3/4 c. banana puree (2 sm bananas)
1/4 c. buttermilk
1 c. + 2 T flour
3/4 tsp baking powder
1/4 tsp baking soda
2 oz butter
2/3 c. sugar
1/2 tsp vanilla
1/4 tsp almond extract
1 egg
1 oz. almond flour

Preheat oven to 350 degrees

Cream butter and sugar until fluffy. Add extracts and egg and beat until thoroughly combined. Combine buttermilk and banana in one bowl and dry ingredients in another, and add them in alternate batches to the butter sugar mixture. Bake at 350 degrees for 30-40 minutes or until a cake tester shows its done.

Salted Butter Caramel Buttercream (8 cups)
Ordinarily, buttercream frosting is the one time I would tell you to use unsalted butter, but with this caramel flavor, salted butter adds the perfect note of salt.
4 c. heavy cream
4 c. sugar
2 c. water
1 lb salted butter

Combine sugar and water, heat until amber, following directions for caramel in the hazelnut praline paste recipe. Immediately add the cream. Cool 10 minutes, put in mixer bowl and cool until firm (but not ice cold). Whip with an electric mixer with balloon whisk attachment until the caramel is fluffy, add butter 2 T at a time and whip until butter is incorporated. Use before chilling.

For the icing:
7 T butter
2 heaping T cocoa powder
3 T milk
1/2 tsp vanilla
8 oz. powdered sugar

In a small saucepan, melt the butter, add the cocoa powder. Allow to bubble for 30 seconds, turn off the heat, then add the milk, vanilla and powdered sugar. Stir until combined, let cool slightly, and pour over frosted and chilled cake.

Sweet Potato Layer Cake with Orange Cream Cheese Frosting

2 pounds tan-skinned sweet potatoes (about 3 medium)
3 cups cake flour
2 teaspoons baking soda
2 teaspoons baking powder
2 teaspoons ground cinnamon
1 teaspoon ground ginger
1/2 teaspoon salt
1/4 teaspoon ground cloves
1 cup vegetable oil
1 cup sugar
1 cup (packed) golden brown sugar
4 large eggs
2/3 cup plus 1/4 cup chopped walnuts, toasted
2/3 cup plus 1/4 cup dried cranberries

1 8-ounce package cream cheese, room temperature
1/2 cup (1 stick) unsalted butter, room temperature
31/4 cups powdered sugar, sifted
2 tablespoons frozen orange juice concentrate, thawed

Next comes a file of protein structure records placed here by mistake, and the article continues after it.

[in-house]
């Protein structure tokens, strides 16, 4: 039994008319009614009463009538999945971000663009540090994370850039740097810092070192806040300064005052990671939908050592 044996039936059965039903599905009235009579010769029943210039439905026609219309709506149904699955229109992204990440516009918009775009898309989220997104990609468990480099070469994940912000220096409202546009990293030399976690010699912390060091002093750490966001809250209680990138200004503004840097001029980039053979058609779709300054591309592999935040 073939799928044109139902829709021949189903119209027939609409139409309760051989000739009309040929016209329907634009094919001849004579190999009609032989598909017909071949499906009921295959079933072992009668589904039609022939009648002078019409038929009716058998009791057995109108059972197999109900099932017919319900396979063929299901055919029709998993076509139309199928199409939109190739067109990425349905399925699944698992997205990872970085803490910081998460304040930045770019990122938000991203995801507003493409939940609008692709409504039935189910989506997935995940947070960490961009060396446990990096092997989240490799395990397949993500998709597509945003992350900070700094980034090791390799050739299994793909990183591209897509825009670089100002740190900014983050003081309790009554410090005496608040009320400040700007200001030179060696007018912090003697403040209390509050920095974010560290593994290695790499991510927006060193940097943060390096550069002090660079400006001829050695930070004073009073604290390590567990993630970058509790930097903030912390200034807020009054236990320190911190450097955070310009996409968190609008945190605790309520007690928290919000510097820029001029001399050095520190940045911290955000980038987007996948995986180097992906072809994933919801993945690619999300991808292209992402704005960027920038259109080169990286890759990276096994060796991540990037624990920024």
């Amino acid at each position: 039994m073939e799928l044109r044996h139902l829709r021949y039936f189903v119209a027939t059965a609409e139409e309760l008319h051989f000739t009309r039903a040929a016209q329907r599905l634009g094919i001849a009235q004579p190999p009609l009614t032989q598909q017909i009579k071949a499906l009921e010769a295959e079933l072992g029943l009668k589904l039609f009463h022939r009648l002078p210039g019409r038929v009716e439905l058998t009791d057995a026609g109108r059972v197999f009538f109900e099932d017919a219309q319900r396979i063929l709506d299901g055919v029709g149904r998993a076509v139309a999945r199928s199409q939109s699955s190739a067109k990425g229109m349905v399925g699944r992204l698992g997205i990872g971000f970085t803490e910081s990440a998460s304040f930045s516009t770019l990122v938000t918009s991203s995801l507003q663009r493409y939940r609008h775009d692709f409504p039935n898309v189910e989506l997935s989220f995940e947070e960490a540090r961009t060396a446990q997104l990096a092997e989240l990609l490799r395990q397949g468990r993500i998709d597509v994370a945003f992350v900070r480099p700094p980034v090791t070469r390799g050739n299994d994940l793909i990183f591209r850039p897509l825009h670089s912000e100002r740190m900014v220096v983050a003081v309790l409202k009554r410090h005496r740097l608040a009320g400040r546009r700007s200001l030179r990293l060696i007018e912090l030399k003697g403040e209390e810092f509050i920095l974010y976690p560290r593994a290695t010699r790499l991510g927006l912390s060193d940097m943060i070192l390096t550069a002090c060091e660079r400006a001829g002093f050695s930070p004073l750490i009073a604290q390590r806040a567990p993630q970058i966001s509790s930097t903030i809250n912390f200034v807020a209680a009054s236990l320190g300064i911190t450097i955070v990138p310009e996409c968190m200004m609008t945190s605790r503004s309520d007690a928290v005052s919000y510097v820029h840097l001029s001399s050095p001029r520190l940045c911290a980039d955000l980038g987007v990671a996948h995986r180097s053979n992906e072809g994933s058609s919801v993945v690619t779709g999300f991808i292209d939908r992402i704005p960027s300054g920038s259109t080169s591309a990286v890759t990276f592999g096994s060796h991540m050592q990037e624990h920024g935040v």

1/2 teaspoon vanilla extract
1/4 cup sliced candied orange peel
3 tablespoons sugar

For cake:
Preheat oven to 400°F. Pierce potatoes with fork; place on small baking sheet. Roast potatoes until soft, about 1 hour. Cool, peel, and mash potatoes. Measure 2 cups mashed potatoes; cool to lukewarm (reserve any remaining potatoes for another use). Reduce oven temperature to 350°F.

Butter and flour two 9-inch-diameter cake pans with 2-inch-high sides; line pans with parchment. Sift flour and next 6 ingredients into medium bowl. Combine oil, 1 cup sugar, and brown sugar in large bowl; whisk until smooth. Whisk in eggs 1 at a time, then mashed sweet potatoes. Whisk in flour mixture in 3 additions. Stir in 2/3 cup walnuts and 2/3 cup cranberries. Divide batter between prepared pans. Bake cakes until tester inserted into center comes out clean, about 30 minutes. Cool cakes completely in pans on racks.

For frosting:
Using electric mixer, beat cream cheese and butter in large bowl until fluffy. Beat in powdered sugar, scraping down bowl often. Beat in orange juice concentrate and vanilla.

Cut around pan sides; turn out cakes. Peel off parchment. Place 1 cake layer, flat side up, on platter. Spread 3/4 cup frosting over. Top with second cake layer, flat side down. Spread remaining frosting over top and sides of cake. Combine orange peel, 3 tablespoons sugar, remaining 1/4 cup walnuts, and 1/4 cup cranberries in small bowl. Stir to coat with sugar. Transfer to sieve; sift off excess sugar. Sprinkle fruit and nut mixture decoratively atop cake. Chill until frosting sets, at least 2 hours. (Can be made 1 day ahead. Cover with cake dome; keep chilled. Let stand at room temperature 1 hour before serving.)

Finally, they rave about this one; but I just don't know. . .
Oh, one more thing. Holla!

1 comment:

Toni said...

Banana Cakes Please! One of each, plus one more with chocolate cream cheese frosting. Because you had me at cream cheese frosting and adding chocolate can only make it even better.